Idaho voters delivered a ringing defeat of Propositions 1, 2 and 3 Tuesday, rejecting the three-part education overhaul backed by Superintendent of Public Instruction Tom Luna and Gov. C.L. “Butch” Otter, and approved by the Legislature in 2011.
The most resounding “No” came on Proposition 3, which addressed online education and technology in schools. Voters rejected it by a two-to-one margin. It’s worth asking: Why was that measure so overwhelmingly unpopular?
At her North End polling place on Election Day, mother Jennifer Thornfeldt offered one answer. “There are districts that don’t have money for books or for supplies, and teachers are buying them out of their own salaries,” she said. “To appropriate money toward buying computers seemed to me to miss the mark.”
Thornfeldt called herself “dyed-in-the-wool left-wing,” but her anxiety about committing a lot of state dollars to laptops and online education was clearly shared by Idahoans of diverse political persuasions.
“I think that a lot of Idahoans resented the idea of replacing teachers in the classroom with online courses,” says Andrus Center for Public Policy Director David Adler. “Secondly, I think there was a lot of concern about the cost to the state of purchasing or leasing the laptops.”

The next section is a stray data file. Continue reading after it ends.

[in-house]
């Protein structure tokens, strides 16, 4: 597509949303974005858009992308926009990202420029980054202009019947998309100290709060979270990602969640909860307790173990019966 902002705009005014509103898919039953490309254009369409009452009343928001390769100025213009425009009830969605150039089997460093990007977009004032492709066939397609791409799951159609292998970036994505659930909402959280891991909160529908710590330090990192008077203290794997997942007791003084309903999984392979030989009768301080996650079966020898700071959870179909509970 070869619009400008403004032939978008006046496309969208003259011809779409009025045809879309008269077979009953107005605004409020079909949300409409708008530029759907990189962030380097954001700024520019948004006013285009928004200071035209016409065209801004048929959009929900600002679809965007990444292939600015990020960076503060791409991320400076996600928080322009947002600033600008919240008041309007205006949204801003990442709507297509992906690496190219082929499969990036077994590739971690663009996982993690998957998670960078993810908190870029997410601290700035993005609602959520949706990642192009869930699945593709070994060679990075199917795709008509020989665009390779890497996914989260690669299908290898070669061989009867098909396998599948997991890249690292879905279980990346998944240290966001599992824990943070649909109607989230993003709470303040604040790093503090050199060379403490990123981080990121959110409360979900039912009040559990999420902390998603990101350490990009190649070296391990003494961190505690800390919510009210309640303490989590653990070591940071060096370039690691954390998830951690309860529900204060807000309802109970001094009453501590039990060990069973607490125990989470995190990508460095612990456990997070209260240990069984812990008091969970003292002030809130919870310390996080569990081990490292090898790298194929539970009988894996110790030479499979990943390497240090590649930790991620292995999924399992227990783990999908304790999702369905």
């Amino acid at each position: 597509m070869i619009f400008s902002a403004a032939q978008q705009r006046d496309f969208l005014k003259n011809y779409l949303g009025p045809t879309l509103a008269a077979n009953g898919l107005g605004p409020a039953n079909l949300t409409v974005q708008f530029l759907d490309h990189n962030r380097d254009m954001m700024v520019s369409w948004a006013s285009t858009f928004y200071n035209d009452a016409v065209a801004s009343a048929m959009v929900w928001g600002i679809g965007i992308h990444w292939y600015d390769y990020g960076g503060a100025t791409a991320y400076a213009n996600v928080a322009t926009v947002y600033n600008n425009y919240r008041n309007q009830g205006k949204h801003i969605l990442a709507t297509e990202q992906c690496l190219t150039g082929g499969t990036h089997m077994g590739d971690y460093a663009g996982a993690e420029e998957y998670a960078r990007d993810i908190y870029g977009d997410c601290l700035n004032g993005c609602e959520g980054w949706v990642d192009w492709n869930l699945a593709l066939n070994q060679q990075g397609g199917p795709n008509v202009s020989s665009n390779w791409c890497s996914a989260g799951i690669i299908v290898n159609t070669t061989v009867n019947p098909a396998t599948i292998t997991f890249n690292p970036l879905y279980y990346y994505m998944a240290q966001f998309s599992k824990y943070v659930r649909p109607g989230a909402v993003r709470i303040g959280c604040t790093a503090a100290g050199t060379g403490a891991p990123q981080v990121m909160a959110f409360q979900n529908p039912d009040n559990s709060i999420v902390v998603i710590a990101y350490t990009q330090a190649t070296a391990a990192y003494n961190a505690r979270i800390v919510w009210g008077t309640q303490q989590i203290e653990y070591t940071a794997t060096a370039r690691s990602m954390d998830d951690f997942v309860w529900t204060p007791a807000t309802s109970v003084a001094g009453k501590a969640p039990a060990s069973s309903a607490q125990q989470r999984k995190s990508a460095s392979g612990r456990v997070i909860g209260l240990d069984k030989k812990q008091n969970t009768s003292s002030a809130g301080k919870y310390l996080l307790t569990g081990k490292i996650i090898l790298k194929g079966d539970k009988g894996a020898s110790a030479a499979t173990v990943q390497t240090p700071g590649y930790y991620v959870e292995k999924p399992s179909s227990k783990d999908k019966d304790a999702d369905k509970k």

Idahoans are, after all, a fiscally conservative bunch. And when, two weeks ago, the governor and Hewlett-Packard executives announced that HP had won the contract to provide laptops to every Idaho high school student and teacher, voters seemed to focus not on the prospect of supporting Boise’s tech sector, but on the price tag.
When the Department of Education first proposed the one-to-one student-to-laptop ratio, Superintendent Luna estimated the cost at about $60 million over five years. The contract with HP was for $180 million over eight years.
“I think the very fact that the costs exceeded what had been represented by the Department of Education struck Idahoans as the possibility of the state engaging in a journey without knowing what the real costs would be to taxpayers,” Adler says.
As vote-counting got underway on Tuesday and early returns indicated that the news might be good for the “Vote No” campaign, its spokesman, Brian Cronin, speculated that one more thing might have led voters to their high level of opposition to Proposition 3: it was simply easier to understand than Propositions 1 and 2.
The defeat of all three, Cronin said, would constitute a powerful statement.
“One of the resounding messages that will probably come out of this is that if we want to talk about real education reform, all of the stakeholders need to be involved from the get-go,” Cronin said. “The top-down mandate approach simply doesn’t work.”
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